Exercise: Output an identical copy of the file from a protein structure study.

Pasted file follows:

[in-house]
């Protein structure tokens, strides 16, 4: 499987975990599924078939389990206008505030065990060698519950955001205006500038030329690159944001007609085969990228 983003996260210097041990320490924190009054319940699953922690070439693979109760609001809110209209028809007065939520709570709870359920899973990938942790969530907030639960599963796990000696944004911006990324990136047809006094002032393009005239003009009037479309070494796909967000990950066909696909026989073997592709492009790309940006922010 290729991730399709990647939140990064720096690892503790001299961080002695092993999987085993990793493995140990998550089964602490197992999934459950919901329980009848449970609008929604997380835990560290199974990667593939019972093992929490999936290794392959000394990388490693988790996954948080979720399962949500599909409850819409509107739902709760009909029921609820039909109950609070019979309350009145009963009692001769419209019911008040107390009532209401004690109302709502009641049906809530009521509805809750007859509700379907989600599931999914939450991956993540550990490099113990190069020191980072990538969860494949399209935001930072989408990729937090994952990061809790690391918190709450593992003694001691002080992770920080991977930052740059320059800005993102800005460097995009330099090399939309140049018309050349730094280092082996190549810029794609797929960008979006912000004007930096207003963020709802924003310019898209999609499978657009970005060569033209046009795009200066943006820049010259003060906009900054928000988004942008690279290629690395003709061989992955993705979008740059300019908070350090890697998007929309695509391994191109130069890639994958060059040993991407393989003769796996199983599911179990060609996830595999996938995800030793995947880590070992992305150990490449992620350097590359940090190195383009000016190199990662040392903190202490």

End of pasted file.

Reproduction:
[in-house]
């Protein structure tokens, strides 16, 4: 499987975990599924078939389990206008505030065990060698519950955001205006500038030329690159944001007609085969990228 983003996260210097041990320490924190009054319940699953922690070439693979109760609001809110209209028809007065939520709570709870359920899973990938942790969530907030639960599963796990000696944004911006990324990136047809006094002032393009005239003009009037479309070494796909967000990950066909696909026989073997592709492009790309940006922010 290729991730399709990647939140990064720096690892503790001299961080002695092993999987085993990793493995140990998550089964602490197992999934459950919901329980009848449970609008929604997380835990560290199974990667593939019972093992929490999936290794392959000394990388490693988790996954948080979720399962949500599909409850819409509107739902709760009909029921609820039909109950609070019979309350009145009963009692001769419209019911008040107390009532209401004690109302709502009641049906809530009521509805809750007859509700379907989600599931999914939450991956993540550990490099113990190069020191980072990538969860494949399209935001930072989408990729937090994952990061809790690391918190709450593992003694001691002080992770920080991977930052740059320059800005993102800005460097995009330099090399939309140049018309050349730094280092082996190549810029794609797929960008979006912000004007930096207003963020709802924003310019898209999609499978657009970005060569033209046009795009200066943006820049010259003060906009900054928000988004942008690279290629690395003709061989992955993705979008740059300019908070350090890697998007929309695509391994191109130069890639994958060059040993991407393989003769796996199983599911179990060609996830595999996938995800030793995947880590070992992305150990490449992620350097590359940090190195383009000016190199990662040392903190202490």